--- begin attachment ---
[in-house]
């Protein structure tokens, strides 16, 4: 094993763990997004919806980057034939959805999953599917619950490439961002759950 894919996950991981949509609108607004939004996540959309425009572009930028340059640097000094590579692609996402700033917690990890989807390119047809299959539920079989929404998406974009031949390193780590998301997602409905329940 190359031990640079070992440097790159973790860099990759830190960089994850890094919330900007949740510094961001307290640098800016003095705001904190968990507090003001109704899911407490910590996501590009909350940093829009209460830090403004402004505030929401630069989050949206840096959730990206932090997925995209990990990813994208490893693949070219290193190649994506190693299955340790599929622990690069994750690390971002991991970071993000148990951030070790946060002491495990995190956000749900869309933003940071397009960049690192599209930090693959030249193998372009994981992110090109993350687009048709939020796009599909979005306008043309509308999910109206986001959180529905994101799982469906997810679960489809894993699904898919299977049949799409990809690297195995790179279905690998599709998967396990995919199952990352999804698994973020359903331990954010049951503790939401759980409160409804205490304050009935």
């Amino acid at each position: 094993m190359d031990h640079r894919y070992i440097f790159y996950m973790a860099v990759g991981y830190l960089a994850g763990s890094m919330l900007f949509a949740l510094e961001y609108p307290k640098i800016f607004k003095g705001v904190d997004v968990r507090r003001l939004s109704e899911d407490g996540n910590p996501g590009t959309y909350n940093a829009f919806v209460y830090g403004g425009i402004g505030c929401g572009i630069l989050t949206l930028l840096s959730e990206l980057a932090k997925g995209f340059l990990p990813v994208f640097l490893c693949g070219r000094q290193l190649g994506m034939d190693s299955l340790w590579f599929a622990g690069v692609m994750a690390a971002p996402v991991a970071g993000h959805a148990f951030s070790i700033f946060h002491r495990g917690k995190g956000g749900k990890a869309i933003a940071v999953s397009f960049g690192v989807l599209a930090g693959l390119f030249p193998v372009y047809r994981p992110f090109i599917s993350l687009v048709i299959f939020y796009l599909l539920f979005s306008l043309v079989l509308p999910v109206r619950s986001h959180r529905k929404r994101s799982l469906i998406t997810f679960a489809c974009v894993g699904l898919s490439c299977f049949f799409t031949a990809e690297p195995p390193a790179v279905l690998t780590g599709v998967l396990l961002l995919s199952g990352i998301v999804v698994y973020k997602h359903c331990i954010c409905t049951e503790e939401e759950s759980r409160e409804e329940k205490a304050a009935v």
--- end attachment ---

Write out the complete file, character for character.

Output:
[in-house]
């Protein structure tokens, strides 16, 4: 094993763990997004919806980057034939959805999953599917619950490439961002759950 894919996950991981949509609108607004939004996540959309425009572009930028340059640097000094590579692609996402700033917690990890989807390119047809299959539920079989929404998406974009031949390193780590998301997602409905329940 190359031990640079070992440097790159973790860099990759830190960089994850890094919330900007949740510094961001307290640098800016003095705001904190968990507090003001109704899911407490910590996501590009909350940093829009209460830090403004402004505030929401630069989050949206840096959730990206932090997925995209990990990813994208490893693949070219290193190649994506190693299955340790599929622990690069994750690390971002991991970071993000148990951030070790946060002491495990995190956000749900869309933003940071397009960049690192599209930090693959030249193998372009994981992110090109993350687009048709939020796009599909979005306008043309509308999910109206986001959180529905994101799982469906997810679960489809894993699904898919299977049949799409990809690297195995790179279905690998599709998967396990995919199952990352999804698994973020359903331990954010049951503790939401759980409160409804205490304050009935």
């Amino acid at each position: 094993m190359d031990h640079r894919y070992i440097f790159y996950m973790a860099v990759g991981y830190l960089a994850g763990s890094m919330l900007f949509a949740l510094e961001y609108p307290k640098i800016f607004k003095g705001v904190d997004v968990r507090r003001l939004s109704e899911d407490g996540n910590p996501g590009t959309y909350n940093a829009f919806v209460y830090g403004g425009i402004g505030c929401g572009i630069l989050t949206l930028l840096s959730e990206l980057a932090k997925g995209f340059l990990p990813v994208f640097l490893c693949g070219r000094q290193l190649g994506m034939d190693s299955l340790w590579f599929a622990g690069v692609m994750a690390a971002p996402v991991a970071g993000h959805a148990f951030s070790i700033f946060h002491r495990g917690k995190g956000g749900k990890a869309i933003a940071v999953s397009f960049g690192v989807l599209a930090g693959l390119f030249p193998v372009y047809r994981p992110f090109i599917s993350l687009v048709i299959f939020y796009l599909l539920f979005s306008l043309v079989l509308p999910v109206r619950s986001h959180r529905k929404r994101s799982l469906i998406t997810f679960a489809c974009v894993g699904l898919s490439c299977f049949f799409t031949a990809e690297p195995p390193a790179v279905l690998t780590g599709v998967l396990l961002l995919s199952g990352i998301v999804v698994y973020k997602h359903c331990i954010c409905t049951e503790e939401e759950s759980r409160e409804e329940k205490a304050a009935v």